The Decline and Fall of Public Support for Public Education

| Sun Jan. 29, 2012 2:42 PM EST

Atrios writes about the growing cost of a university education:

The basic thinking seems to have been that it was wonderful for university to be free back when most people who attended were quite wealthy, but once the masses started getting ideas about going it was time to force them to pay. And there again is your generational divide.

Actually, I think the dynamic is a bit different from that. It was back in the early 20th century that most people who attended college were wealthy — or at least upper middle class — and at that time, universities were expensive, not free. Private universities cost a lot of money (and handed out only a few scholarships here and there to salve their consciences), and state land grant universities, while not as expensive as Harvard or Yale, still cost too much for most ordinary working class schlubs. Neither of my grandfathers could afford to attend college, for example, even though they wanted to. (One of them joined the Navy instead, and the other drove out to California to make his fortune.)

That changed after World War II, when the economy was booming and everyone suddenly woke up to the fact that there were lots of working class kids who were plenty smart enough to attend college. This happened at exactly the time that America needed lots of college-educated workers, so we made sure they could all go. The GI Bill helped lots of them while all-but-free public universities helped lots of others. This was the golden age of low-cost higher education, and it was an era with more class mixing than ever before or after.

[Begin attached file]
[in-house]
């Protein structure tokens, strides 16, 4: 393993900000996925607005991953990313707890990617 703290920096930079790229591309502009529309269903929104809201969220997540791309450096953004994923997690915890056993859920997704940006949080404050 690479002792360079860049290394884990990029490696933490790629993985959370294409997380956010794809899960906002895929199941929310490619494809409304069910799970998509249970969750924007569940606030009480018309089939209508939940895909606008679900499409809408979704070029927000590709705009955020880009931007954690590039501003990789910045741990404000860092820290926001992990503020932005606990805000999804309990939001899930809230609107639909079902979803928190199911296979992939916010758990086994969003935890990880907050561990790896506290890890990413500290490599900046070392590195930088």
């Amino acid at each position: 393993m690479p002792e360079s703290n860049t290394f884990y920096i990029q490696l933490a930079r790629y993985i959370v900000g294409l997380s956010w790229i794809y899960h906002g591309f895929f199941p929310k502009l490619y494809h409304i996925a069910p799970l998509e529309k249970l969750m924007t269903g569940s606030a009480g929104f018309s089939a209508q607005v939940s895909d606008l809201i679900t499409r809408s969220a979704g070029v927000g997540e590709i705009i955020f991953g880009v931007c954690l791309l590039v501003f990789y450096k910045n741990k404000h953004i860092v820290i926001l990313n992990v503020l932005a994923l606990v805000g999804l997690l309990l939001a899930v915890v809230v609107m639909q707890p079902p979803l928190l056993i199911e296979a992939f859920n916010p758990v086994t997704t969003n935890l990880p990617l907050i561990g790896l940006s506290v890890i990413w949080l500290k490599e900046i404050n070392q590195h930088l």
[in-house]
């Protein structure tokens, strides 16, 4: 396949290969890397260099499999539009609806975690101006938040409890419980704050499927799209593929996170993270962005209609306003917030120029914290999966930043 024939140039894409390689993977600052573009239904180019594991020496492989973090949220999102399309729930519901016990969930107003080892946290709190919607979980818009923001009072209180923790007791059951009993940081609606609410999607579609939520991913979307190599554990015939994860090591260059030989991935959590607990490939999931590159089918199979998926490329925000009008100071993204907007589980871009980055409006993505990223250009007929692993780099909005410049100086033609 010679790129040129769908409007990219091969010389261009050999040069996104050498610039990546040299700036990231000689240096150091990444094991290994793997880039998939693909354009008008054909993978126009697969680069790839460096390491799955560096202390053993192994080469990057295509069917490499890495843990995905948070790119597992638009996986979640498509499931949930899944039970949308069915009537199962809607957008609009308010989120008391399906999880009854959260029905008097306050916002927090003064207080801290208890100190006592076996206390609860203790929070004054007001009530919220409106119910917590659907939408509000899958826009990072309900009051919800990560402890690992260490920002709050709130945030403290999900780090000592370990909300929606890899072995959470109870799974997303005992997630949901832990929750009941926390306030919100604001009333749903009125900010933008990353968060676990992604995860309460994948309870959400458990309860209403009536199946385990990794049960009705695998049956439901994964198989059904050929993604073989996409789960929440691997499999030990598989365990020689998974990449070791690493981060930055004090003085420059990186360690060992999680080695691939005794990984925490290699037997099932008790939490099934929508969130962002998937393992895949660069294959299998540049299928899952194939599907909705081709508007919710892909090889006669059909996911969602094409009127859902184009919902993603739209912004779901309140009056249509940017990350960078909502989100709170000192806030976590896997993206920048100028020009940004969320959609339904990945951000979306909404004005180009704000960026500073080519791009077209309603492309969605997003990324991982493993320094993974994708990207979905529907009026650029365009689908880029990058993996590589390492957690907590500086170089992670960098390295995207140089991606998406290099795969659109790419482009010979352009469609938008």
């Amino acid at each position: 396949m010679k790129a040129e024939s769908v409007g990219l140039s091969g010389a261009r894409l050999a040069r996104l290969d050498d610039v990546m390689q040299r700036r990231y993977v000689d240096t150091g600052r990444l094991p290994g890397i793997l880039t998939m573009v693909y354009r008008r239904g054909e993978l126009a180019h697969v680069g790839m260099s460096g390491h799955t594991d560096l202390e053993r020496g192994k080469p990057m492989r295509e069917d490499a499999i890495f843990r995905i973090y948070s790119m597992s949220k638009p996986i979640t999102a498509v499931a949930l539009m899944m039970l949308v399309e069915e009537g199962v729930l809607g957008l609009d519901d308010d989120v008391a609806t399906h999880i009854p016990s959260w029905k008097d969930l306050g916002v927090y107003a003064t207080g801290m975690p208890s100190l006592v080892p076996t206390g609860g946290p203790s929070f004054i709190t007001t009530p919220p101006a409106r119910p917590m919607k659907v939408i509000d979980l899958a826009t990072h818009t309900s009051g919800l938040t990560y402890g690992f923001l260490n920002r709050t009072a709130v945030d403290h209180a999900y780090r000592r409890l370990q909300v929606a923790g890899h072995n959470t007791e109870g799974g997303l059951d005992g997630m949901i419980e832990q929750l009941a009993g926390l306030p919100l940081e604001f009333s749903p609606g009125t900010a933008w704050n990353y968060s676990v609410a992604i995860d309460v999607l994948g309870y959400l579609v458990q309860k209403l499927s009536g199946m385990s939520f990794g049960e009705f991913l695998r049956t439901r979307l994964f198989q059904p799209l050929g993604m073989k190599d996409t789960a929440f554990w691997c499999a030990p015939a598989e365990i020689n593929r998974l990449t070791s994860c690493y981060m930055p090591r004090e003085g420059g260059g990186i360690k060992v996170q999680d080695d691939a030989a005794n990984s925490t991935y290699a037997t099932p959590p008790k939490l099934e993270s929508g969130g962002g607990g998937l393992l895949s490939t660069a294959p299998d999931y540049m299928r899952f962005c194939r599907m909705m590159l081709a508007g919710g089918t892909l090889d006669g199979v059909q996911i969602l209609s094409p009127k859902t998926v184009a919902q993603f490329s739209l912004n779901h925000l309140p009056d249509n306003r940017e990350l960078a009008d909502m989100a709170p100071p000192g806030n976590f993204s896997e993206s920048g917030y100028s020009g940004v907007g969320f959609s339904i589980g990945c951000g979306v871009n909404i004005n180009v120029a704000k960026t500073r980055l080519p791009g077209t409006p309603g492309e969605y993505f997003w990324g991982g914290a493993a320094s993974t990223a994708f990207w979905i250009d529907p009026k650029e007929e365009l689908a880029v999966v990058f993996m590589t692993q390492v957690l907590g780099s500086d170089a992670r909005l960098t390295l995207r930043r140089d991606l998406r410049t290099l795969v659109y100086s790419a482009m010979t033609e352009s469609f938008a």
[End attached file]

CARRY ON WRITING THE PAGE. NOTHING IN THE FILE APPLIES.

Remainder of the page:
This started to erode in the post-Reagan era, but I don't think it's because of a generational divide. That's just the symptom, not the disease. It's largely a class divide. For a few decades following World War II, when state universities were a legitimate ticket into the white collar world for everyone, they were supported by everyone. But after the first generation or two got their tickets punched and moved out of the old neighborhoods and into middle-class suburbia, all the low-hanging fruit was gone. Poor and working class neighborhoods were no longer producing lots of kids who had the smarts for college but couldn't afford to go. More and more, universities were populated by the grandchildren of the GI Bill generation, all of whom were already middle class or better.

And as that happened, public universities began to lose public support. Why should working class and lower middle class taxpayers subsidize the education of children who had already benefited from a privileged upbringing and whose college degrees would provide them with a lifetime of higher earnings? After all, if some well-off kid wants a sheepskin that will make him rich, why shouldn't he pay for it himself?

And with that, universal support for cheap higher education dwindled, but not really for generational reasons. If poor and working class families still felt like their kids had a good shot at going to college, I'll bet they'd still support low-cost public universities just as much as they used to.